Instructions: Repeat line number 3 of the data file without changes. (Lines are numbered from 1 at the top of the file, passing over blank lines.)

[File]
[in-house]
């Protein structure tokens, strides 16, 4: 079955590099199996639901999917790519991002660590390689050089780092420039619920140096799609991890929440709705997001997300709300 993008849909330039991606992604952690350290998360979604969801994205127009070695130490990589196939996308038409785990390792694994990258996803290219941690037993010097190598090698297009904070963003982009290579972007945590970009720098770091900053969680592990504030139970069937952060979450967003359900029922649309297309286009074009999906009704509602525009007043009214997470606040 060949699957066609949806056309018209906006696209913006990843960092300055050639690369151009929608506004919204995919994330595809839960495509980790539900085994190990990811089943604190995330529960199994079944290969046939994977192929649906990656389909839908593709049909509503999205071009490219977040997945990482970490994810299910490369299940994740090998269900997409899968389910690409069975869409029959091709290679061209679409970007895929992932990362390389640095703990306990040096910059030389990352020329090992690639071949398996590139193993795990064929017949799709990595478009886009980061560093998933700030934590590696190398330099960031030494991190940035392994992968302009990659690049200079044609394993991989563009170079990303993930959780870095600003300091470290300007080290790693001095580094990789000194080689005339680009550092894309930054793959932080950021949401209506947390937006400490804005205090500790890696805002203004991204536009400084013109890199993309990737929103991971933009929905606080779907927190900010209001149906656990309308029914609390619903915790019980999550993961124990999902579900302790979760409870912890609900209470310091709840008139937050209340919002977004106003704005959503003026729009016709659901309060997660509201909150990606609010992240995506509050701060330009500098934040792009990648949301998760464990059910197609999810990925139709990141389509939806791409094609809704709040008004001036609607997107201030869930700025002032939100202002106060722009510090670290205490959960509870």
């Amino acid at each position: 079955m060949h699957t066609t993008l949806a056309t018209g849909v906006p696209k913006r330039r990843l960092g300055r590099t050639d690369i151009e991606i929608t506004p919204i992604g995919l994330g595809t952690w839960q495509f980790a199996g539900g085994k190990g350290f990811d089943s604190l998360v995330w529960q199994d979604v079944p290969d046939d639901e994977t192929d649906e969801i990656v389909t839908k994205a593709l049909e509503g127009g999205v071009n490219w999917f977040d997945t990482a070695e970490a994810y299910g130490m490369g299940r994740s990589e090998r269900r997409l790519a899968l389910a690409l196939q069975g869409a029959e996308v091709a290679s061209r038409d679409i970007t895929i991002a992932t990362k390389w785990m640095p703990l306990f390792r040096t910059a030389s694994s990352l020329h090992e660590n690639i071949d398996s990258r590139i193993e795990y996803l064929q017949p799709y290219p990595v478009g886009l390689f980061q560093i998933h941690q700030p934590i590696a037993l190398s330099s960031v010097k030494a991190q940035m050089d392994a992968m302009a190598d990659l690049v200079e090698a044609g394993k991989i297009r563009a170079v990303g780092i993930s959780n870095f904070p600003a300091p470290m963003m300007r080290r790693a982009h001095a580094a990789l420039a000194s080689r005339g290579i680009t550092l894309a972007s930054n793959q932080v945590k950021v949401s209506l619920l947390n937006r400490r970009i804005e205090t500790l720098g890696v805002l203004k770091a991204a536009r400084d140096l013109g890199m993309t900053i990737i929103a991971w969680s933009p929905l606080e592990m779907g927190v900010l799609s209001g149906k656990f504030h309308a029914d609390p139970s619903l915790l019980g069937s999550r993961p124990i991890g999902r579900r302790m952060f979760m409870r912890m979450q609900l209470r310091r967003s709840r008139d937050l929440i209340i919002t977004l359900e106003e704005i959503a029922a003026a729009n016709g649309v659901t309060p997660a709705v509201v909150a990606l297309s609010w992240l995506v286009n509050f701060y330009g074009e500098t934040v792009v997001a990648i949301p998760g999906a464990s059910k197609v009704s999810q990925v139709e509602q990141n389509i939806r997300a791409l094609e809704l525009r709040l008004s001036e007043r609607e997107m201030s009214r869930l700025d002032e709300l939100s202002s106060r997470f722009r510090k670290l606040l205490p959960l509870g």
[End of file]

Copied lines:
């Amino acid at each position: 079955m060949h699957t066609t993008l949806a056309t018209g849909v906006p696209k913006r330039r990843l960092g300055r590099t050639d690369i151009e991606i929608t506004p919204i992604g995919l994330g595809t952690w839960q495509f980790a199996g539900g085994k190990g350290f990811d089943s604190l998360v995330w529960q199994d979604v079944p290969d046939d639901e994977t192929d649906e969801i990656v389909t839908k994205a593709l049909e509503g127009g999205v071009n490219w999917f977040d997945t990482a070695e970490a994810y299910g130490m490369g299940r994740s990589e090998r269900r997409l790519a899968l389910a690409l196939q069975g869409a029959e996308v091709a290679s061209r038409d679409i970007t895929i991002a992932t990362k390389w785990m640095p703990l306990f390792r040096t910059a030389s694994s990352l020329h090992e660590n690639i071949d398996s990258r590139i193993e795990y996803l064929q017949p799709y290219p990595v478009g886009l390689f980061q560093i998933h941690q700030p934590i590696a037993l190398s330099s960031v010097k030494a991190q940035m050089d392994a992968m302009a190598d990659l690049v200079e090698a044609g394993k991989i297009r563009a170079v990303g780092i993930s959780n870095f904070p600003a300091p470290m963003m300007r080290r790693a982009h001095a580094a990789l420039a000194s080689r005339g290579i680009t550092l894309a972007s930054n793959q932080v945590k950021v949401s209506l619920l947390n937006r400490r970009i804005e205090t500790l720098g890696v805002l203004k770091a991204a536009r400084d140096l013109g890199m993309t900053i990737i929103a991971w969680s933009p929905l606080e592990m779907g927190v900010l799609s209001g149906k656990f504030h309308a029914d609390p139970s619903l915790l019980g069937s999550r993961p124990i991890g999902r579900r302790m952060f979760m409870r912890m979450q609900l209470r310091r967003s709840r008139d937050l929440i209340i919002t977004l359900e106003e704005i959503a029922a003026a729009n016709g649309v659901t309060p997660a709705v509201v909150a990606l297309s609010w992240l995506v286009n509050f701060y330009g074009e500098t934040v792009v997001a990648i949301p998760g999906a464990s059910k197609v009704s999810q990925v139709e509602q990141n389509i939806r997300a791409l094609e809704l525009r709040l008004s001036e007043r609607e997107m201030s009214r869930l700025d002032e709300l939100s202002s106060r997470f722009r510090k670290l606040l205490p959960l509870g």